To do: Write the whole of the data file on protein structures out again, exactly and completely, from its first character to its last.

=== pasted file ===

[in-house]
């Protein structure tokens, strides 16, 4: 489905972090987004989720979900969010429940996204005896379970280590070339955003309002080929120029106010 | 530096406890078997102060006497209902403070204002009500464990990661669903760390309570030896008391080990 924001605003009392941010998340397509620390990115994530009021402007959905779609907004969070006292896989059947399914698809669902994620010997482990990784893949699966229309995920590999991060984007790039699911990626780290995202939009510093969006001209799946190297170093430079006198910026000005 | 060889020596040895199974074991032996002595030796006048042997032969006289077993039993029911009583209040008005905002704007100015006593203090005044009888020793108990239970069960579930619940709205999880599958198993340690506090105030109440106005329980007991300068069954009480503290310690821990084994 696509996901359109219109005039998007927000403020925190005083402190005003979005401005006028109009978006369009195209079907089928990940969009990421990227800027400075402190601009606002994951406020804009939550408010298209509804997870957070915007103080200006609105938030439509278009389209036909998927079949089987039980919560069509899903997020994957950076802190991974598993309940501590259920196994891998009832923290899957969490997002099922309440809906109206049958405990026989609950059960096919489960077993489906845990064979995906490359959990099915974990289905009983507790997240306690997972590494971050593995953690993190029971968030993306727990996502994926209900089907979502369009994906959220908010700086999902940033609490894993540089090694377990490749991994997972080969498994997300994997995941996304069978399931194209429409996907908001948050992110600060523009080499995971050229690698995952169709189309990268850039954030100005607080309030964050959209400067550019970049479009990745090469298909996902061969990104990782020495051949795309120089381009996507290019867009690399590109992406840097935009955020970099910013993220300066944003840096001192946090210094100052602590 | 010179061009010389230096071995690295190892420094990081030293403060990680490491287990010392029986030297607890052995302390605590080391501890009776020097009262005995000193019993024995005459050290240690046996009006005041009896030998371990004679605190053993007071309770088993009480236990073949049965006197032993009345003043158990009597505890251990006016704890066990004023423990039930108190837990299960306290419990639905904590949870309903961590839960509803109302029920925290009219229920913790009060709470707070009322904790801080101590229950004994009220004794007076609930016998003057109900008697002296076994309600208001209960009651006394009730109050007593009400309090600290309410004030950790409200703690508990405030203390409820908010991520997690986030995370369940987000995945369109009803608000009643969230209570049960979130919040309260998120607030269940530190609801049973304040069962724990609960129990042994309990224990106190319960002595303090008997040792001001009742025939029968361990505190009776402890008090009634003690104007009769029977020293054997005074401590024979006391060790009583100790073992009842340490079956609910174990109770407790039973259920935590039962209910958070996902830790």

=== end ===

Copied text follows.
[in-house]
């Protein structure tokens, strides 16, 4: 489905972090987004989720979900969010429940996204005896379970280590070339955003309002080929120029106010 | 530096406890078997102060006497209902403070204002009500464990990661669903760390309570030896008391080990 924001605003009392941010998340397509620390990115994530009021402007959905779609907004969070006292896989059947399914698809669902994620010997482990990784893949699966229309995920590999991060984007790039699911990626780290995202939009510093969006001209799946190297170093430079006198910026000005 | 060889020596040895199974074991032996002595030796006048042997032969006289077993039993029911009583209040008005905002704007100015006593203090005044009888020793108990239970069960579930619940709205999880599958198993340690506090105030109440106005329980007991300068069954009480503290310690821990084994 696509996901359109219109005039998007927000403020925190005083402190005003979005401005006028109009978006369009195209079907089928990940969009990421990227800027400075402190601009606002994951406020804009939550408010298209509804997870957070915007103080200006609105938030439509278009389209036909998927079949089987039980919560069509899903997020994957950076802190991974598993309940501590259920196994891998009832923290899957969490997002099922309440809906109206049958405990026989609950059960096919489960077993489906845990064979995906490359959990099915974990289905009983507790997240306690997972590494971050593995953690993190029971968030993306727990996502994926209900089907979502369009994906959220908010700086999902940033609490894993540089090694377990490749991994997972080969498994997300994997995941996304069978399931194209429409996907908001948050992110600060523009080499995971050229690698995952169709189309990268850039954030100005607080309030964050959209400067550019970049479009990745090469298909996902061969990104990782020495051949795309120089381009996507290019867009690399590109992406840097935009955020970099910013993220300066944003840096001192946090210094100052602590 | 010179061009010389230096071995690295190892420094990081030293403060990680490491287990010392029986030297607890052995302390605590080391501890009776020097009262005995000193019993024995005459050290240690046996009006005041009896030998371990004679605190053993007071309770088993009480236990073949049965006197032993009345003043158990009597505890251990006016704890066990004023423990039930108190837990299960306290419990639905904590949870309903961590839960509803109302029920925290009219229920913790009060709470707070009322904790801080101590229950004994009220004794007076609930016998003057109900008697002296076994309600208001209960009651006394009730109050007593009400309090600290309410004030950790409200703690508990405030203390409820908010991520997690986030995370369940987000995945369109009803608000009643969230209570049960979130919040309260998120607030269940530190609801049973304040069962724990609960129990042994309990224990106190319960002595303090008997040792001001009742025939029968361990505190009776402890008090009634003690104007009769029977020293054997005074401590024979006391060790009583100790073992009842340490079956609910174990109770407790039973259920935590039962209910958070996902830790």